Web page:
On August 5, 1998, at 1200 central daylight time (cdt), a Cessna 182M, N514HP, owned and operated by a private instrument rated pilot, was substantially damaged following a loss of engine power and subsequent forced landing short of Trenton Municipal Airport, Trenton, Nebraska. The pilot reported serious injuries. The passenger reported minor injuries. The personal 14 CFR Part 91 flight was operating in instrument meteorological conditions. An IFR flight plan had been filed. The flight originated from Rock Springs, Wyoming, at 0810 Mountain Daylight time (mdt), with an intended destination of Cambridge, Nebraska.

The pilot reported that he checked the fuel quantity during his preflight and the airplane had approximately 80 gallons of fuel onboard. The pilot reported that while en route, upon reaching a cruise altitude of 13,000 feet, he leaned the fuel mixture to "75 degrees below highest EGT." He reported that about 3 hours into the flight the lost total power, regained power, then lost total power again. He reported the power loss to the Denver Air Route Traffic Control Center and was vectored to the Trenton Airport, 17 miles away. The pilot reported that upon reaching the airport he was too high so he circled downwind to the runway. He reported that during this time, "I lost more altitude than I expected and felt dangerously low, maybe not able to reach the runway on turning inbound." He reported that he had the airplane slightly above stall speed and the airplane "...stalled too high and dropped on the runway."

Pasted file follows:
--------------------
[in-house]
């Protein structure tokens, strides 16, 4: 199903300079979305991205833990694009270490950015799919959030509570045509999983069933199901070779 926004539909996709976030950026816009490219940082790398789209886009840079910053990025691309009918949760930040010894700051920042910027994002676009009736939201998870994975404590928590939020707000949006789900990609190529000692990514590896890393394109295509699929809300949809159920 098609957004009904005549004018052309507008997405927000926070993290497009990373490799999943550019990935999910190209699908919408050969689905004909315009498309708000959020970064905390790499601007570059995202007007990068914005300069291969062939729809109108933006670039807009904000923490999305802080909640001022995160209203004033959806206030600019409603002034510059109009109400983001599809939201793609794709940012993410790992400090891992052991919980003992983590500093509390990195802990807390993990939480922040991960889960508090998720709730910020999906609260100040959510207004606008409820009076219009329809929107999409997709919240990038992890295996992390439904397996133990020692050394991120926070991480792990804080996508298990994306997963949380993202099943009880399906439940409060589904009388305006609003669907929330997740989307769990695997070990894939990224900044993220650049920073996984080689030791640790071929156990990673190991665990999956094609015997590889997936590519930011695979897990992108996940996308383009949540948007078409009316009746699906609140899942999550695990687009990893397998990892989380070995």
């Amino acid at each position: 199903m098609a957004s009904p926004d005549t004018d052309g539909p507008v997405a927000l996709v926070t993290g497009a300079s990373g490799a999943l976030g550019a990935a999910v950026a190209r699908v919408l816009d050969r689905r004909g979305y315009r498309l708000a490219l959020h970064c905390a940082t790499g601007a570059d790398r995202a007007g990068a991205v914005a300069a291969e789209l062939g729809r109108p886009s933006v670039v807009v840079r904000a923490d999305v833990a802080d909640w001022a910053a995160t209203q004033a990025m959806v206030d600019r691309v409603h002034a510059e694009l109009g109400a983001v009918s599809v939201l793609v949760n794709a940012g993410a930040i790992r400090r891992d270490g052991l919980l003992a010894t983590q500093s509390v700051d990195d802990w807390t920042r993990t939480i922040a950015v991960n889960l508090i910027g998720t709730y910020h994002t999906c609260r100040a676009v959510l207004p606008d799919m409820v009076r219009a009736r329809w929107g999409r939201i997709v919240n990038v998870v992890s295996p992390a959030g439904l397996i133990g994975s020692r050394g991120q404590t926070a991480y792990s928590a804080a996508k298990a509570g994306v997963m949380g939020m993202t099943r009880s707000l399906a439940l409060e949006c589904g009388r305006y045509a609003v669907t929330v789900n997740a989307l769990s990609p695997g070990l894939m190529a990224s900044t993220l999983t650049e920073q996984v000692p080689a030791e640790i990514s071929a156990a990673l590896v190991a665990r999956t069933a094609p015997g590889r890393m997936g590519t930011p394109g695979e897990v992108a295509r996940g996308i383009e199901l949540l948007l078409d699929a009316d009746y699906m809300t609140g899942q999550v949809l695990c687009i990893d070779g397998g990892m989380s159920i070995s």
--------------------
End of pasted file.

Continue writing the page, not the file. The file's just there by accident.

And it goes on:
A witness to the accident reported seeing the airplane stall and contact the terrain. He reported the airplane bounced and touched down again with the nose and right wing contacting the terrain. According to the Hitchcock County Sheriff's Department the airplane "... came into the approach of the runway lower that the ground level of the runway, and the front landing gear of the aircraft struck the heavy grass and buckled. The aircraft nosed down into the grass on the approach of the runway and skidded to a stop causing the aircraft to tip upward and forward."

Post accident inspection of the airplane by and Inspector from the Federal Aviation Administration (FAA), Lincoln, Nebraska, Flight Standards District Office revealed only residual fuel remained in the fuel tanks. The master switch was turned on and the right fuel gage indicated 1/8 tank of fuel, the left fuel gage indicated empty. The fuel system was inspected and no signs of fuel leakage were noted. Further inspection by a mechanic from Beegles Aircraft Services, Greeley, Colorado revealed, "The snaps that hold the bladders to the top of the compartment were all found to be unsnapped. There are 8 snaps on each bladder and one of the snaps was missing from the RH fuel tank." According to the FAA Inspector, both fuel bladders were pushed forward in the tanks.

The pilot reported he departed Rock Springs, Wyoming with 80 gallons of fuel on board which he verified during the aircraft preflight. Fuel records and a Unicom log show the last flight previous of the accident flight was on July 30, 1998. The airplane was refueled with 27.6 gallons of fuel after this flight.

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